October 19, 2019
MY CORNER by Boyd Cathey
Our ROGUE CONGRESS, Impeachment, and Movement Conservatives: Some History from the Reconstruction
In the midst of the present grotesque attempt by the administrative state—the Deep State managerial class—to overthrow a president and negate the results of the 2016 elections, some writers and commentators have reached back into American history for analogous precedents. Indeed, there have been instances when one branch of the American government attempted to overawe, subvert, and even displace another branch, and essentially to destroy the precarious balance of powers established in the Constitution.
Certainly, the present “silent coup,” with all its foul and insidious zealotry, its prevarication and verifiable madness, is unique and unparalleled in many ways. In particular, there is an incredible fanaticism in the present effort to unseat a duly elected president not seen in the United States for well over at least a century, to, as it were, “put the [Trump-inspired] genie that threatens the managerial elites back in the lamp.” Not even during the Clinton impeachment hearings, nor the Watergate crisis—not during the raucous debates over the Vietnam War nor the potential for revolution during the Great Depression—have we witnessed the specter of perhaps one-third, maybe more, of our population wallowing in the real, palpable and often violent lunacy that we see currently.
This state of affairs did not simply spring up like the Greek goddess Athena, from “Zeus’s head, full-grown and clothed in armor.” Those we behold today arrayed against us, those we confront who call themselves variously “progressivists,” “democratic socialists,” “anti-racists,” and so forth, have been carefully groomed and incubated over decades by an increasingly noxious and pervasive environment. They are the products of an educational system which is rotten through-and-through (especially in higher education), they experience conditioning daily from large and constant doses of media and entertainment which is ideologically driven and geared to support the template, and they live in a poisonous society which confirms and ratifies the views and ideas that have been instilled in them.
At the base of this ongoing process is the rampant and triumphant “Idea of Progress” and the identification by the Progressivists with it. It is they, and in particular their academic minions and educators, who have made their causes synonymous with an inevitable and ineluctable “progress.” Anyone opposing their designs and programs is labeled anti-progressive, reactionary, bigoted, and worse. Thus, for the history of the United States (and even before its establishment) there has been a constant struggle between the “forces of reaction” (read here: “Southern slave holding,” “anti-feminism,” “racism,” “white supremacism,” “male domination,” “anti-gay rights,” and so on) who have stood in the way of inevitable “Progress,” and those “on the side of history” who represent enlightenment and freedom.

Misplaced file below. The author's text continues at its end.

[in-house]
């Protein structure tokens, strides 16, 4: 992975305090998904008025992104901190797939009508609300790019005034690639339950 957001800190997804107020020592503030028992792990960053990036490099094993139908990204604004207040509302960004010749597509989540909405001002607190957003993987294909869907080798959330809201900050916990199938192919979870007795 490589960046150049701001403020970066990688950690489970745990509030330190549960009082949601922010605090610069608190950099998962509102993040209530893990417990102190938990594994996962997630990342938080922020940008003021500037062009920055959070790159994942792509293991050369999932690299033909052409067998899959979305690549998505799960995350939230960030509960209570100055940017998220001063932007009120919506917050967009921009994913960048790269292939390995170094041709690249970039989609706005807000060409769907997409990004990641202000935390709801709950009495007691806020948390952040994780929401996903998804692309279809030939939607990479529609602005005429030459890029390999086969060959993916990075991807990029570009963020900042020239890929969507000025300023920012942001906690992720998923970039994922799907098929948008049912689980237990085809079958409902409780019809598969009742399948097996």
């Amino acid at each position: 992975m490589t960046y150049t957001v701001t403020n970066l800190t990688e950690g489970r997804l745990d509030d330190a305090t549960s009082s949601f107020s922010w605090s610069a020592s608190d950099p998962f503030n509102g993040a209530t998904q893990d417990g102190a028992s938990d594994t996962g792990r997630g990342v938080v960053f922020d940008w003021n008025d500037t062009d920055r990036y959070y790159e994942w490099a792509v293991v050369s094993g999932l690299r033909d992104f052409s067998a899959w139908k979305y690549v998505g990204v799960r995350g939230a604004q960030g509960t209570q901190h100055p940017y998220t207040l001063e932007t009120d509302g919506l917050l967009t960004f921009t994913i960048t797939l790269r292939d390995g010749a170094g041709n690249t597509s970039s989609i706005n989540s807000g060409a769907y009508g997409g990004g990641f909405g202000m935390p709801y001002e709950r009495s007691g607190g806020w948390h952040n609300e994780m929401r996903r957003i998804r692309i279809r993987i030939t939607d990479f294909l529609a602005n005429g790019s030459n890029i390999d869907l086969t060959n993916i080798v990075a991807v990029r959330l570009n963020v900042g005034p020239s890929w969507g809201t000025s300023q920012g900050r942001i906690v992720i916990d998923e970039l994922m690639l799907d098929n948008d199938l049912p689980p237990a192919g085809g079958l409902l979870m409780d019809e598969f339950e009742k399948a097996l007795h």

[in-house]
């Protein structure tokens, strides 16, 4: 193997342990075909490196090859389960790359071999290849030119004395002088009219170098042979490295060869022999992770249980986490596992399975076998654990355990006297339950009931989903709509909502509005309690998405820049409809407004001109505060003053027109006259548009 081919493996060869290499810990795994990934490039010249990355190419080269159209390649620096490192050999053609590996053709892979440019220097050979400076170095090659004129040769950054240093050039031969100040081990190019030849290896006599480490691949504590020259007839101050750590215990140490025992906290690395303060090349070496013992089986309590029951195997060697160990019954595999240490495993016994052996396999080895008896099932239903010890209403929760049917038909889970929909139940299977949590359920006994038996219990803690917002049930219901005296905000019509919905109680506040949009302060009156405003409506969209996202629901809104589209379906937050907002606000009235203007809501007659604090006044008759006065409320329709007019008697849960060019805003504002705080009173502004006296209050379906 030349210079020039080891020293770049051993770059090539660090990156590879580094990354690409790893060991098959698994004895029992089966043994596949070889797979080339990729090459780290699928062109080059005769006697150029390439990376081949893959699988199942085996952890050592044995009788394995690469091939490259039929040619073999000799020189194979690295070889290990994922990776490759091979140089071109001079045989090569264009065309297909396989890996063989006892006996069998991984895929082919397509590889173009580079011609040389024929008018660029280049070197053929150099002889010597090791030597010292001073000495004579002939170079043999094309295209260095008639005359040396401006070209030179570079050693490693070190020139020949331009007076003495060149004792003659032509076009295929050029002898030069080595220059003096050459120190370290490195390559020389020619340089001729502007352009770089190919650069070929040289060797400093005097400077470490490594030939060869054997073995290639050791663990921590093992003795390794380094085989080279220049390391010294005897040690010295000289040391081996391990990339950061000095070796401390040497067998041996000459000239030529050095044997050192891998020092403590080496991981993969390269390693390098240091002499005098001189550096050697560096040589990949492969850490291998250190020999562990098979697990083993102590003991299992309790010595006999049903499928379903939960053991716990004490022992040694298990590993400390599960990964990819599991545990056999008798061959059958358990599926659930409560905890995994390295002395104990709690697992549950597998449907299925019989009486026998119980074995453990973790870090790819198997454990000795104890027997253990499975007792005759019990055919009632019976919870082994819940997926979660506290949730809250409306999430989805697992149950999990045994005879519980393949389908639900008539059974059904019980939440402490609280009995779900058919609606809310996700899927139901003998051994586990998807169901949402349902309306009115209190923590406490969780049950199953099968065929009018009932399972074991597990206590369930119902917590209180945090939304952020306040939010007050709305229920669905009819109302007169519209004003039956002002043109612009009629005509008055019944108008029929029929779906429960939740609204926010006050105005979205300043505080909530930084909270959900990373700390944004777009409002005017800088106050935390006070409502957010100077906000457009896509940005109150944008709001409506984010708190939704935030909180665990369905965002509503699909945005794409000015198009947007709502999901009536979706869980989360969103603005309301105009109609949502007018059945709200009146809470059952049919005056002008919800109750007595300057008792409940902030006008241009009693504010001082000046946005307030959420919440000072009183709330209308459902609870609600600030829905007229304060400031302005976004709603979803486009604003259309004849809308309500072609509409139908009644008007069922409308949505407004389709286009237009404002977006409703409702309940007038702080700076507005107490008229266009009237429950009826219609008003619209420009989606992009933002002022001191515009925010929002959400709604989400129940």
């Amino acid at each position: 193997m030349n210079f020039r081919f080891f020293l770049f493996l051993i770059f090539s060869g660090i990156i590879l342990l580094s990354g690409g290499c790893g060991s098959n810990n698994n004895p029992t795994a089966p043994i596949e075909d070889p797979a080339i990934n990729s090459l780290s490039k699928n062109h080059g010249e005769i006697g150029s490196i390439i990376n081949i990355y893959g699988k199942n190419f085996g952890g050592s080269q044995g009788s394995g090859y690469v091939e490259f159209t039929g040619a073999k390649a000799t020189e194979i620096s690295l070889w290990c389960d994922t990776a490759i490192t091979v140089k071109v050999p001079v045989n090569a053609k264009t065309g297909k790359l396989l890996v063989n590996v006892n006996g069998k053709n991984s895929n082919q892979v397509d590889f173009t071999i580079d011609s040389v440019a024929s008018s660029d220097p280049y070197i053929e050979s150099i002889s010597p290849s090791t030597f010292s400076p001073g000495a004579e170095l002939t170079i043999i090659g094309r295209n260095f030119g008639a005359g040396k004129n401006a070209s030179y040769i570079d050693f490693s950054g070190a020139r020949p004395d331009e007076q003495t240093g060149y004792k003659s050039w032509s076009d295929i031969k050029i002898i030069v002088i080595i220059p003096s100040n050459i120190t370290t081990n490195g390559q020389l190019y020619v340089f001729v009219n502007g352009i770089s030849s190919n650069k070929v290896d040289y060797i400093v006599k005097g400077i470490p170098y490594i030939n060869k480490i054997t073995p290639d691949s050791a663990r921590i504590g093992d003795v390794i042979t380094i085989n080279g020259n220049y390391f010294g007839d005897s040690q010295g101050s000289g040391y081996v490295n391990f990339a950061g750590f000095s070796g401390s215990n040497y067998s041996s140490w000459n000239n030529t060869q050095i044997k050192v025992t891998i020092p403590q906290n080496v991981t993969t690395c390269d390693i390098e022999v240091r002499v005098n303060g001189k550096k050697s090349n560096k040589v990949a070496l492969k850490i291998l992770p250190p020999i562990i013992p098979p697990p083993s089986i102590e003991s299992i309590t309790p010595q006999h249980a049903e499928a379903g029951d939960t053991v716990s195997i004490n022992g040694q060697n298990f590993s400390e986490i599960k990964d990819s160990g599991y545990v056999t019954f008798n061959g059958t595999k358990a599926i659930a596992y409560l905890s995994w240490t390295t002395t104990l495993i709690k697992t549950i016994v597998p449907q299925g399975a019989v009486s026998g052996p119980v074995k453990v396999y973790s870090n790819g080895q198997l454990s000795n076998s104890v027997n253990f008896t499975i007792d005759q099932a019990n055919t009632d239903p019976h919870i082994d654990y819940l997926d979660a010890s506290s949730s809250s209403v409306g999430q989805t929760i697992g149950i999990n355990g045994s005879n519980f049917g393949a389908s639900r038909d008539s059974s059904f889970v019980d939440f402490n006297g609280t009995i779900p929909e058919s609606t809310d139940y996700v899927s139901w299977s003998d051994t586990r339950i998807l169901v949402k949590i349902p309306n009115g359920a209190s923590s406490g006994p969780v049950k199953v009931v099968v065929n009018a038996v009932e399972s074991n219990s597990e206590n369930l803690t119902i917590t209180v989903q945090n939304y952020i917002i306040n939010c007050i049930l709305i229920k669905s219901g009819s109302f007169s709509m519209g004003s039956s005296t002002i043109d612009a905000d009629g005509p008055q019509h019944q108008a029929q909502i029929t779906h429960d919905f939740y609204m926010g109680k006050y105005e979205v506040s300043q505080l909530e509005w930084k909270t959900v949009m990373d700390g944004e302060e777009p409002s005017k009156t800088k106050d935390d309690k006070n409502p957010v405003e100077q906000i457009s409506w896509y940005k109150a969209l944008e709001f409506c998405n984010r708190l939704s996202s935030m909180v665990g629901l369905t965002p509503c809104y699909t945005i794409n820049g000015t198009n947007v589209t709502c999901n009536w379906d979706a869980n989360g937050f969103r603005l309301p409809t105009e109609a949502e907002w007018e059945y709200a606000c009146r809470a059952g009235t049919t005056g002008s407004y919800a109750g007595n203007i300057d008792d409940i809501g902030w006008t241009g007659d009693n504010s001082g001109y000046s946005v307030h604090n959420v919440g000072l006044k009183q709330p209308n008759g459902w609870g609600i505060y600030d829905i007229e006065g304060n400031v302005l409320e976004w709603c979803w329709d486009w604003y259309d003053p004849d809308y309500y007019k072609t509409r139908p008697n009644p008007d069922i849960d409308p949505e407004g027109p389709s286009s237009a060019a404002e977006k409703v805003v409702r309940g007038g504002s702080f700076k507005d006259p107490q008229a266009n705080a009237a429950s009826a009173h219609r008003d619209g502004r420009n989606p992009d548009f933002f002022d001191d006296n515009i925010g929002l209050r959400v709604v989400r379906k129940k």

The foundation of this never-ending Progressivist movement, undergirding it is the essential magic talisman: egalitarianism. For that, progressivists cry in loud voice and demand that the “oppressed” receive complete and full “equality.”
Far too many times so-called conservatives, and certainly “Movement Conservatives,” buy into this template and join this narrative as well, and by accepting its fundamental premises and parameters, they inevitably lose any debate or discussion, and remain, as the Seventeenth Century English author Sir Thomas Browne wrote, “prisoners of the errors to which they proclaim their opposition.”
This is particularly true of those denominated “Neoconservatives,” whose genealogy draws heavily from their intellectual history and foundations over on the progressivist Left. During the late 1950s, 1960s and into the 1980s the Neocons, largely but certainly not entirely consisting of socialist and Marxist Jewish intellectuals centered around New York and a few other large Eastern cities, began moving “right.” In part, although certainly not exclusively, it was an opposition to Stalinism and Soviet Communism (and perceived persecution of Russian Jews) that steered important thinkers like former socialists Norman Podhoretz and Irving Kristol into the ranks of the Conservative movement—and their votaries into the Republican Party. But though they brought their fierce and at times expert critique of Communism with them, they did not relinquish their philosophical commitment to the same “Idea of Progress” which, at base, remained at the heart of their belief system and praxis.
Accordingly, American history had to be re-written and re-interpreted ex post facto to be consistent with the narrative of a struggle between the “reactionaries” and those epigones of always-expanding equality and democracy (including in foreign policy). And in so doing, the Necons implicitly accepted the terms of debate, in many cases the very same terminology, as their supposed opponents over on the further Left.